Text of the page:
Thursday, 2 June 2016

A hidden Hebrew etching found in the pillars of Jew street, Parur

Pillars intact...

Two columns which marks the entrance to the Jew Street of Parur, is erroneously depicted as the symbol of their cliquishness even though they were close to other communities of locale. It is even believed that the King of Travancore ordered to erect those pillars. But the historians and antiquarians were always puzzled about the origin and existence of it.

One pillar intact....

Muziris heritage project headed the renovation of the standing pillar and re-establishment of the other one which had fallen years back, A Hebrew and English etching was found which was hidden under the plaster all these days….it had nailed the issue with a final answer.

Pillar during the renovation...

The Hebrew inscription found in the still standing pillar is “ עירוב‎‎ ” and that of English is “ERUB”. The literal meanings of the Hebrew word are “mixture, blending, amalgamation or intermingling”

Hebrew inscription as seen on the pillar.

These are not just two Columns which mark the entrance or gateway of the Jew Street, but an aid to keep up their ritual and tradition. It is misnamed as “eruv/ erub”, which is named after its epithet, than the name of the object itself. It acts as a device for removal of difficulties on applying the precepts for Sabbath and other holiday rests. It creates a symbolic enclosure that allows observant Jews, to carry objects outdoors on the Sabbath. In ancient times, an eruv would combine multiple residences into a walled courtyard, but in modern times, rabbinic interpretation allows such an enclosure to be accomplished by creating symbolic wall or fence continuously around an area.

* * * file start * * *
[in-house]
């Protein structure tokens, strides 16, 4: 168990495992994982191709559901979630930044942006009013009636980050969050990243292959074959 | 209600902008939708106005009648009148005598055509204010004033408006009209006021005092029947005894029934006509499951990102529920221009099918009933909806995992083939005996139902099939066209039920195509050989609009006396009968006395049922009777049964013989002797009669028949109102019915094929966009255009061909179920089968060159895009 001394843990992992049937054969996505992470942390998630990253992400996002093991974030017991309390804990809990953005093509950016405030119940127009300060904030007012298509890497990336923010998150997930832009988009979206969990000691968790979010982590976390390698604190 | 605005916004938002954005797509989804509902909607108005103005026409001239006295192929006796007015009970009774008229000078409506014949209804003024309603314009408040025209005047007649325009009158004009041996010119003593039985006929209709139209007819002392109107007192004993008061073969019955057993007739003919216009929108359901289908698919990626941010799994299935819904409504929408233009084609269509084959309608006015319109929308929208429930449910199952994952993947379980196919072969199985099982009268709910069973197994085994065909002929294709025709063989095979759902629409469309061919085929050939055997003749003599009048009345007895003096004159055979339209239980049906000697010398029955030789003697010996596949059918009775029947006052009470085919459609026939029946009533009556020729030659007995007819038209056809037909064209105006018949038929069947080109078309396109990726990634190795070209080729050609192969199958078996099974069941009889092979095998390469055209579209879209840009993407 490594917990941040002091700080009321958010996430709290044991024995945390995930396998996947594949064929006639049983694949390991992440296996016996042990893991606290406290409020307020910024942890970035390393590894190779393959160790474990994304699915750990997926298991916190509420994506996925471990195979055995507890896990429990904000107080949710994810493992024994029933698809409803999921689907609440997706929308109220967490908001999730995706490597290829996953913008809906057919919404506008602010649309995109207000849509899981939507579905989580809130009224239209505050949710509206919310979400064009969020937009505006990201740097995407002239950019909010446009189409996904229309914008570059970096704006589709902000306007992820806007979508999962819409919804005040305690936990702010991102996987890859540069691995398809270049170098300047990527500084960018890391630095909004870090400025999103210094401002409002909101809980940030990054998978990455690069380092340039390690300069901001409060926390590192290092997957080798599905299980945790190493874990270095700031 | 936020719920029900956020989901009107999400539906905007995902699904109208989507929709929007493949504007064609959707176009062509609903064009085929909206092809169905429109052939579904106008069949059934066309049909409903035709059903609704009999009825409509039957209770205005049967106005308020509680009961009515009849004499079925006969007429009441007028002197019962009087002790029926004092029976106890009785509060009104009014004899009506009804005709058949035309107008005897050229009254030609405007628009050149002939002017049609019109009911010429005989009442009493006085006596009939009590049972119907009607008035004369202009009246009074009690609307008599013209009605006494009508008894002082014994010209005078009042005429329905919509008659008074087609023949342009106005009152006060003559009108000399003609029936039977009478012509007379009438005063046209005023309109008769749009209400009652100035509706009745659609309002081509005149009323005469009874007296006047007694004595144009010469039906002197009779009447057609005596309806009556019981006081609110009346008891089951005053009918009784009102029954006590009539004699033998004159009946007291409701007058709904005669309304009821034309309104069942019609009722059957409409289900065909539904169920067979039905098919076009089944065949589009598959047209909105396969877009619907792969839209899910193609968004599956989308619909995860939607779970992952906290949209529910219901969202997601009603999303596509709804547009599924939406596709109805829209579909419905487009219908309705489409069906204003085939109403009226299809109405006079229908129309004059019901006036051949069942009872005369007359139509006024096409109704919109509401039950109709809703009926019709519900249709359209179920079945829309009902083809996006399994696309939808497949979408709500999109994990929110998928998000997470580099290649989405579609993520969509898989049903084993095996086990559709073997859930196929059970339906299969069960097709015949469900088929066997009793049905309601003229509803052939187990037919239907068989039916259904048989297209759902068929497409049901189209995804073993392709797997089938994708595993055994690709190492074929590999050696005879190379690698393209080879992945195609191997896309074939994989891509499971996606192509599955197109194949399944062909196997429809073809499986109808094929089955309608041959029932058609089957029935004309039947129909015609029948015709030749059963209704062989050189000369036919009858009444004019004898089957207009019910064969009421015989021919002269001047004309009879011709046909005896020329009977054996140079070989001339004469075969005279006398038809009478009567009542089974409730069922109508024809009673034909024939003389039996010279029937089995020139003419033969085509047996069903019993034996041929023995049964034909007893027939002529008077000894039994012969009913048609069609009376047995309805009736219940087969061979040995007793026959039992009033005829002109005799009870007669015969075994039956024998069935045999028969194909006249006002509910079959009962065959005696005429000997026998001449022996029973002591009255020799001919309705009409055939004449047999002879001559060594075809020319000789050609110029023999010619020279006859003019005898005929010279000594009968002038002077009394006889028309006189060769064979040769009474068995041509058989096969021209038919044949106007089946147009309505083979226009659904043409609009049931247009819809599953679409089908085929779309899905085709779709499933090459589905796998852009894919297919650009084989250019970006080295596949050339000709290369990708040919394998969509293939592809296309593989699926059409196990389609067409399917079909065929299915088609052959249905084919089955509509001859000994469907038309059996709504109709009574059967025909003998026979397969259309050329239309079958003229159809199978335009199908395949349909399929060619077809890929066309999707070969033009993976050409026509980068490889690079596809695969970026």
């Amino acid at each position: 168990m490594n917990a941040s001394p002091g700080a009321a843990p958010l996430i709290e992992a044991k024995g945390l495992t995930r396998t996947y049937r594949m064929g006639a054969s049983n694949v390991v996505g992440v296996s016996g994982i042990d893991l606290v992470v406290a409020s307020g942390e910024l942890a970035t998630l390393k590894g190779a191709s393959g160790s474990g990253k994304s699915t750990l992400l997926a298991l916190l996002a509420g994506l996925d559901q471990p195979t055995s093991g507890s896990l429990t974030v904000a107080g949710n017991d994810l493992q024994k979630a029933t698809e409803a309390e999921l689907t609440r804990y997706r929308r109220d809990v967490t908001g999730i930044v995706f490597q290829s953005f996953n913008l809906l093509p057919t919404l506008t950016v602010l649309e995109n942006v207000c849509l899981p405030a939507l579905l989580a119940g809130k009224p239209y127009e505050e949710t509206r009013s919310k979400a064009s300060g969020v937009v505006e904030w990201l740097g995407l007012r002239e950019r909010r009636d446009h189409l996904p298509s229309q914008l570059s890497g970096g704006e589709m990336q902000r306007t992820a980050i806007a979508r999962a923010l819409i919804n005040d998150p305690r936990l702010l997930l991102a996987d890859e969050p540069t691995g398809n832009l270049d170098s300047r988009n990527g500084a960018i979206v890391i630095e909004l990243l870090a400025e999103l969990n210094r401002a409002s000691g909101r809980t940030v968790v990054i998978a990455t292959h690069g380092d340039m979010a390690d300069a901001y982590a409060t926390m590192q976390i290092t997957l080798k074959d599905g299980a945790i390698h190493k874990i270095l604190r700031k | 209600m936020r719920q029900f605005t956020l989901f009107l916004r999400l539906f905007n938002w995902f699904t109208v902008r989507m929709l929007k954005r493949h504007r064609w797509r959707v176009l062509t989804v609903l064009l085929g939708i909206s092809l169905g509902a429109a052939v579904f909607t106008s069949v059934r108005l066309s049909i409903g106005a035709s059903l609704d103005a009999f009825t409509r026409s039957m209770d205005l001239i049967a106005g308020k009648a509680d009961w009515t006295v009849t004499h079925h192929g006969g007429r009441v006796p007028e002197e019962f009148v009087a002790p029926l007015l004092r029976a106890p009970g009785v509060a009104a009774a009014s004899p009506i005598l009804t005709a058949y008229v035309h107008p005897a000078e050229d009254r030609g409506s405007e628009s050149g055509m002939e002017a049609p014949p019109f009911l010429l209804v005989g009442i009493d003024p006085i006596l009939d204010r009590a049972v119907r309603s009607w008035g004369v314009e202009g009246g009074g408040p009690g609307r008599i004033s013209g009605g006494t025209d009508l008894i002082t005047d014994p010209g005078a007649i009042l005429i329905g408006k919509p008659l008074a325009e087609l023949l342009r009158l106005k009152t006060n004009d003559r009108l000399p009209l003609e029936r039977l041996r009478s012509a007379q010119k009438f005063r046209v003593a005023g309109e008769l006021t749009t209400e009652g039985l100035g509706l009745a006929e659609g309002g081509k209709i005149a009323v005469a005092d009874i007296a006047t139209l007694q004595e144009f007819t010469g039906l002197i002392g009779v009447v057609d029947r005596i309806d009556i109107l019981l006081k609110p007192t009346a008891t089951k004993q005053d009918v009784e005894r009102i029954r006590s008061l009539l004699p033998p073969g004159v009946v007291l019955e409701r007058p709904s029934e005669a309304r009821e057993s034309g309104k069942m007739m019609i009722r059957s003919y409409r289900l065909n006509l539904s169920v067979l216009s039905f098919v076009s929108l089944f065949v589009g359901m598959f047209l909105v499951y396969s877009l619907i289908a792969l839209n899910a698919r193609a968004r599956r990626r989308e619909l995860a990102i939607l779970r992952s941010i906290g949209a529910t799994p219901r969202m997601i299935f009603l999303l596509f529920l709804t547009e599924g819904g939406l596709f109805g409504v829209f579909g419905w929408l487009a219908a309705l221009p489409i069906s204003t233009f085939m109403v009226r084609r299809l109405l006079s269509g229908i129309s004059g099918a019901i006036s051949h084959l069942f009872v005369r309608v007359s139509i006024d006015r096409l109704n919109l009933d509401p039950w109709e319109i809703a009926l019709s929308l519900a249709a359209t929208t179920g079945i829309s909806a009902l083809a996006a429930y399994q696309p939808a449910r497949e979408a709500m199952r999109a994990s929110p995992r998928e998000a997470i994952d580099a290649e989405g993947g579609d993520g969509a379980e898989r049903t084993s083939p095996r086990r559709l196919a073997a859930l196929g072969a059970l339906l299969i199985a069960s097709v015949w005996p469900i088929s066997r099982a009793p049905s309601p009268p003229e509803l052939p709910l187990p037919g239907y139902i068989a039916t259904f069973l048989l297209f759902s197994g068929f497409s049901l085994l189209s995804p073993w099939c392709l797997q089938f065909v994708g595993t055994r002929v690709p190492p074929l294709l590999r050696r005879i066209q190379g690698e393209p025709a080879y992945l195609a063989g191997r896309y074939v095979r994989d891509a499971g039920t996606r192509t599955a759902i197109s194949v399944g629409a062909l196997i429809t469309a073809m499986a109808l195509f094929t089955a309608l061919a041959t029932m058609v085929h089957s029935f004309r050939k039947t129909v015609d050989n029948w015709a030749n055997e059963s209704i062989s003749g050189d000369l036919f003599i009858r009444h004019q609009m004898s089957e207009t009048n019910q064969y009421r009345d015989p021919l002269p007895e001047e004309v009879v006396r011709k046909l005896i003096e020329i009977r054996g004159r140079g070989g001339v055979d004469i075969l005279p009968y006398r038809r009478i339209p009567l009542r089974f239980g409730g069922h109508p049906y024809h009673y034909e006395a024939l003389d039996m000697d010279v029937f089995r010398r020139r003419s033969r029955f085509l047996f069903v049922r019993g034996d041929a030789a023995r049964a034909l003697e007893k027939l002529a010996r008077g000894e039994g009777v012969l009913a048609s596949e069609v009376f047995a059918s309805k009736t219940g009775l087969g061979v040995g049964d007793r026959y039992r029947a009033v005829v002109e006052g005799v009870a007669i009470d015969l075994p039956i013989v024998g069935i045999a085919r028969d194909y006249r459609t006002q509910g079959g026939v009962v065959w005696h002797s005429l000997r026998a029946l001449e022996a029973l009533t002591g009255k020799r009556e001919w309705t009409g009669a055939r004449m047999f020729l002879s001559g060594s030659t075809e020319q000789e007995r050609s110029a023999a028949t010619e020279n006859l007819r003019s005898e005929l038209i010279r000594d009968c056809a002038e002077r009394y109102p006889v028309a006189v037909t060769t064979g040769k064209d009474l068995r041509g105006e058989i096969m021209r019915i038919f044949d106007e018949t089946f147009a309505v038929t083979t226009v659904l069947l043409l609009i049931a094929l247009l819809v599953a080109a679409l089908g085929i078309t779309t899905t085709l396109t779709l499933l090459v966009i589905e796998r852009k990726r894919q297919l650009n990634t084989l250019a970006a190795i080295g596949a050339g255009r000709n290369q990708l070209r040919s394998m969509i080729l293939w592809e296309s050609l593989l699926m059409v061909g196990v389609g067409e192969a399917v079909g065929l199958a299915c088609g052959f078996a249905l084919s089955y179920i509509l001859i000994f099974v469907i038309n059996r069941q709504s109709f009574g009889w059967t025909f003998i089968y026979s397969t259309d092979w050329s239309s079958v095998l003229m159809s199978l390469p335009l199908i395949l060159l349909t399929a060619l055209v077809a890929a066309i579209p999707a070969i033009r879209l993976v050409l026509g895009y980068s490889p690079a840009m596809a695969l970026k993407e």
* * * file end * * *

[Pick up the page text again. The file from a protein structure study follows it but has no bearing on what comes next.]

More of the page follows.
Thus, confirmed that the pillars are not just a gateway to mark the entrance but a ritual enclosure.

Such a set of pillars existed in Jew Town of Cochin too. It is even mentioned by Moses Pereira Da Pavia (1686 AD) in his report Noticias dos Judeos de Cochim “All living in one street with their Herub (Eruv) is fixed with two pillars of stone crossed by an Iron bar,” it shows that it was an old tradition among the Jews of Malabar.

I remember Gamliel Salem’s once explained to me, During Sabbath it is forbidden to carry something, such as a prayer book from one’s home along the street and to the synagogue, and food from one house to other. To the Jews of Cochin the solution was an "Eruv", the reason behind building the Jew town in such a manner where most of the buildings touch each other is to create that symbolic enclosure.... Gammy uncle remembered that there were two pillars at the entrance of the Jew Town in Mattancherry, and a string is tied covering the entire space and touches synagogue too which makes the entire town symbolically one enclosure. …..any detach in the building is solved by this eruv. He explained to me that he had seen some people touching the prayer book to the string and walk along to the synagogue and vice versa. The tradition was stopped post Aliyah, as the buildings in the Jew town were sold to non-Jews. Later the pillars demolished for some reason...

In modern world were the communities in the civilized societies are the fights for setting eruv, here in the God's own country it was built with no disputes....


  1. Why the Jews left Kerala? Were they persecuted here?

  2. Hai Countercurrents,

    Jews left Kerala to make Aliyah, by going back to their promised land. They were never persecuted in Kerala, but during Portuguese reign they had faced hardship like Muslims...

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